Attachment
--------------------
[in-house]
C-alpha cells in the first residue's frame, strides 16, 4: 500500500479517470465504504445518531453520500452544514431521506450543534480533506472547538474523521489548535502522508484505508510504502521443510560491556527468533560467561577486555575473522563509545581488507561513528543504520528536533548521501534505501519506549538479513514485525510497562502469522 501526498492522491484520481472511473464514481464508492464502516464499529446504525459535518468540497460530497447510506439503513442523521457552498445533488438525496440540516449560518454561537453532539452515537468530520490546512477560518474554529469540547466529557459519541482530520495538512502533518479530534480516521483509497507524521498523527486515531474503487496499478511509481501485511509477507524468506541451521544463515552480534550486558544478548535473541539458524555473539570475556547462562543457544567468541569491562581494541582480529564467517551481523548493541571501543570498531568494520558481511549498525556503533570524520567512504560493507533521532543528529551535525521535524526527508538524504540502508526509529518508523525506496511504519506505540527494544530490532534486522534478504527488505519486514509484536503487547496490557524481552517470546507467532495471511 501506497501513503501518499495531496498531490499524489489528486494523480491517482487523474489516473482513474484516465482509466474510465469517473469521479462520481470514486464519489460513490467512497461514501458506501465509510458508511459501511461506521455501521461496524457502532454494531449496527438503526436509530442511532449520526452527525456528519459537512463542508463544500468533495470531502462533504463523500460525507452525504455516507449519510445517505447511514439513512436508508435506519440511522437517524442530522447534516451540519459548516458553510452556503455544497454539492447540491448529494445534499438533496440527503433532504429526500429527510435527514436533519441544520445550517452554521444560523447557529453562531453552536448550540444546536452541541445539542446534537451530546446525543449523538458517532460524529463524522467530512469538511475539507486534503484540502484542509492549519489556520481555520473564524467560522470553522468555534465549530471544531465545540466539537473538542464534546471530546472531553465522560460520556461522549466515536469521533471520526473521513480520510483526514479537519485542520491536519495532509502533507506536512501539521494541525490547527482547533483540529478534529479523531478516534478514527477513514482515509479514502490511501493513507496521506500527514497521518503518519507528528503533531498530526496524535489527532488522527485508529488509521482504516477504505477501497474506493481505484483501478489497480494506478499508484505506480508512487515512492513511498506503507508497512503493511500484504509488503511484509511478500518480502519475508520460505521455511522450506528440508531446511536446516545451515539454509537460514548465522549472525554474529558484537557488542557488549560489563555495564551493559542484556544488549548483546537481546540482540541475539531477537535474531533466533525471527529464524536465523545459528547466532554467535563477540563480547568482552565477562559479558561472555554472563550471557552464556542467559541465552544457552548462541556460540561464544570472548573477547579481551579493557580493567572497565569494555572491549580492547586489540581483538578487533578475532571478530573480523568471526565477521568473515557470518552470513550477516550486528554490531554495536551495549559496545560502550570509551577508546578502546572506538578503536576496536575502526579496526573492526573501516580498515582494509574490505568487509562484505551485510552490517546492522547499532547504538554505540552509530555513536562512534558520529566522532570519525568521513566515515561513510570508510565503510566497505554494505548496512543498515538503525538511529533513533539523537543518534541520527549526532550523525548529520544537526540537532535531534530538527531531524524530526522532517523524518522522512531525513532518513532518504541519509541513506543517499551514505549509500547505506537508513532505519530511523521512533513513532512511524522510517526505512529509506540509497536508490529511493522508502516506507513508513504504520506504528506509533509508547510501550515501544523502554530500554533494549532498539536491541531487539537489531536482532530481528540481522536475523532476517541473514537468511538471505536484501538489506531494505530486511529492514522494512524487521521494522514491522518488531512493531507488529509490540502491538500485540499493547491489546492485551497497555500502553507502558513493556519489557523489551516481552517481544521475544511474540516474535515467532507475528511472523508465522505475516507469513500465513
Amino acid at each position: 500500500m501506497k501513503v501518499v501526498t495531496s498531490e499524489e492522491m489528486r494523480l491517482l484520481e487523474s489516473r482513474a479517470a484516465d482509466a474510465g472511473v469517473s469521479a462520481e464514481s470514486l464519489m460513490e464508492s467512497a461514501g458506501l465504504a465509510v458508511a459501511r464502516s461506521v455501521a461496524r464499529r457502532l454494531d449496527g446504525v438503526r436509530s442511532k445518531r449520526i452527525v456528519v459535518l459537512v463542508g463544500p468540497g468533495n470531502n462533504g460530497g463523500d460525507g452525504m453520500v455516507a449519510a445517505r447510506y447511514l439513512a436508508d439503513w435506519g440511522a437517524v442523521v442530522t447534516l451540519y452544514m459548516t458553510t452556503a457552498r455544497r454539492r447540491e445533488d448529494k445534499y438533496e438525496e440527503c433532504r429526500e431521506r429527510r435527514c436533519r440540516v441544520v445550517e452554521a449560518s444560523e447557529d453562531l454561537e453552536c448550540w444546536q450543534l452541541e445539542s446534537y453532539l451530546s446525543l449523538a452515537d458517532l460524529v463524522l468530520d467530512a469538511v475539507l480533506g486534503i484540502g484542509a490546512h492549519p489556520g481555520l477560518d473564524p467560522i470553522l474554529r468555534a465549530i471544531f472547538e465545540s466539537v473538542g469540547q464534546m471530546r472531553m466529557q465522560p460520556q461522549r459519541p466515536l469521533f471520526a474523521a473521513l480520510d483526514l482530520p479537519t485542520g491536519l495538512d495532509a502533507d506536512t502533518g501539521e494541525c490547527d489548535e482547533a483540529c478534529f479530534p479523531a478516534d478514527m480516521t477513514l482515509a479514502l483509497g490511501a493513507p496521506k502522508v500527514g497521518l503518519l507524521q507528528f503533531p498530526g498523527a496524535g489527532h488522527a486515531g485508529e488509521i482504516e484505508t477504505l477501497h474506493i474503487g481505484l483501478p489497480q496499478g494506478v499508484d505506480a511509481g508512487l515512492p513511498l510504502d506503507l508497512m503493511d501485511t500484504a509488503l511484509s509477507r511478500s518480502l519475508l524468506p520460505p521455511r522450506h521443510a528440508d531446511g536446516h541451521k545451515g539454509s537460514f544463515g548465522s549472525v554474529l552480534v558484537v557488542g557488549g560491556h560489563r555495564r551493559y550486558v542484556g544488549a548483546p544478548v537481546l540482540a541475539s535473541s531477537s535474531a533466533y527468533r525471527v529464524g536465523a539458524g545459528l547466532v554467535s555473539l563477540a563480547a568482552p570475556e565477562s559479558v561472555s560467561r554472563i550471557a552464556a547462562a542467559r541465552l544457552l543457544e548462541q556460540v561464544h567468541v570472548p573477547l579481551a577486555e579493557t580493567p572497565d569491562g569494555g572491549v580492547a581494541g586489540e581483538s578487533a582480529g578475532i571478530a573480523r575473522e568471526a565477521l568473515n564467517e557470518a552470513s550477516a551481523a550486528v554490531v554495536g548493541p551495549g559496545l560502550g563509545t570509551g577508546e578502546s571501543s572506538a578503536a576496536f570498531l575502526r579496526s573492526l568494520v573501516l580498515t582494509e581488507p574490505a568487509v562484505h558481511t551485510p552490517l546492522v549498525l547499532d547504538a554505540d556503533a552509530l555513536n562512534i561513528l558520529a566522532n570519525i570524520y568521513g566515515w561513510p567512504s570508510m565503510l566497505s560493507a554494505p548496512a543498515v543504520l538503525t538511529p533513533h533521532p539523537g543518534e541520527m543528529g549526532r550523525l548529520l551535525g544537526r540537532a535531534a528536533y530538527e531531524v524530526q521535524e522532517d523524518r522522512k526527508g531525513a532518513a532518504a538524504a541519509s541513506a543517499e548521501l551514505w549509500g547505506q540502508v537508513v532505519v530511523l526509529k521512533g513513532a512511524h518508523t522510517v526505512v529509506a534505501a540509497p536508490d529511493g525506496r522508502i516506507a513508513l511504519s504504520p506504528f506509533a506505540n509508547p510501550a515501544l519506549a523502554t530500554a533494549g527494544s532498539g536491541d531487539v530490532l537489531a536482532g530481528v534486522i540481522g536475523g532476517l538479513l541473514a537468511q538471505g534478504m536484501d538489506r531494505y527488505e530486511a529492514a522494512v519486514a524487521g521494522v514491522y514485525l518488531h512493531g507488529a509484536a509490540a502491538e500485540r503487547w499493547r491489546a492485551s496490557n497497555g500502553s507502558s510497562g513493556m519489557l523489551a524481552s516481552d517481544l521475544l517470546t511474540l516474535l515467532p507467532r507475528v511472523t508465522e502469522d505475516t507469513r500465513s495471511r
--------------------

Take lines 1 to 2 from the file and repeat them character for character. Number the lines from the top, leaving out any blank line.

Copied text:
[in-house]
C-alpha cells in the first residue's frame, strides 16, 4: 500500500479517470465504504445518531453520500452544514431521506450543534480533506472547538474523521489548535502522508484505508510504502521443510560491556527468533560467561577486555575473522563509545581488507561513528543504520528536533548521501534505501519506549538479513514485525510497562502469522 501526498492522491484520481472511473464514481464508492464502516464499529446504525459535518468540497460530497447510506439503513442523521457552498445533488438525496440540516449560518454561537453532539452515537468530520490546512477560518474554529469540547466529557459519541482530520495538512502533518479530534480516521483509497507524521498523527486515531474503487496499478511509481501485511509477507524468506541451521544463515552480534550486558544478548535473541539458524555473539570475556547462562543457544567468541569491562581494541582480529564467517551481523548493541571501543570498531568494520558481511549498525556503533570524520567512504560493507533521532543528529551535525521535524526527508538524504540502508526509529518508523525506496511504519506505540527494544530490532534486522534478504527488505519486514509484536503487547496490557524481552517470546507467532495471511 501506497501513503501518499495531496498531490499524489489528486494523480491517482487523474489516473482513474484516465482509466474510465469517473469521479462520481470514486464519489460513490467512497461514501458506501465509510458508511459501511461506521455501521461496524457502532454494531449496527438503526436509530442511532449520526452527525456528519459537512463542508463544500468533495470531502462533504463523500460525507452525504455516507449519510445517505447511514439513512436508508435506519440511522437517524442530522447534516451540519459548516458553510452556503455544497454539492447540491448529494445534499438533496440527503433532504429526500429527510435527514436533519441544520445550517452554521444560523447557529453562531453552536448550540444546536452541541445539542446534537451530546446525543449523538458517532460524529463524522467530512469538511475539507486534503484540502484542509492549519489556520481555520473564524467560522470553522468555534465549530471544531465545540466539537473538542464534546471530546472531553465522560460520556461522549466515536469521533471520526473521513480520510483526514479537519485542520491536519495532509502533507506536512501539521494541525490547527482547533483540529478534529479523531478516534478514527477513514482515509479514502490511501493513507496521506500527514497521518503518519507528528503533531498530526496524535489527532488522527485508529488509521482504516477504505477501497474506493481505484483501478489497480494506478499508484505506480508512487515512492513511498506503507508497512503493511500484504509488503511484509511478500518480502519475508520460505521455511522450506528440508531446511536446516545451515539454509537460514548465522549472525554474529558484537557488542557488549560489563555495564551493559542484556544488549548483546537481546540482540541475539531477537535474531533466533525471527529464524536465523545459528547466532554467535563477540563480547568482552565477562559479558561472555554472563550471557552464556542467559541465552544457552548462541556460540561464544570472548573477547579481551579493557580493567572497565569494555572491549580492547586489540581483538578487533578475532571478530573480523568471526565477521568473515557470518552470513550477516550486528554490531554495536551495549559496545560502550570509551577508546578502546572506538578503536576496536575502526579496526573492526573501516580498515582494509574490505568487509562484505551485510552490517546492522547499532547504538554505540552509530555513536562512534558520529566522532570519525568521513566515515561513510570508510565503510566497505554494505548496512543498515538503525538511529533513533539523537543518534541520527549526532550523525548529520544537526540537532535531534530538527531531524524530526522532517523524518522522512531525513532518513532518504541519509541513506543517499551514505549509500547505506537508513532505519530511523521512533513513532512511524522510517526505512529509506540509497536508490529511493522508502516506507513508513504504520506504528506509533509508547510501550515501544523502554530500554533494549532498539536491541531487539537489531536482532530481528540481522536475523532476517541473514537468511538471505536484501538489506531494505530486511529492514522494512524487521521494522514491522518488531512493531507488529509490540502491538500485540499493547491489546492485551497497555500502553507502558513493556519489557523489551516481552517481544521475544511474540516474535515467532507475528511472523508465522505475516507469513500465513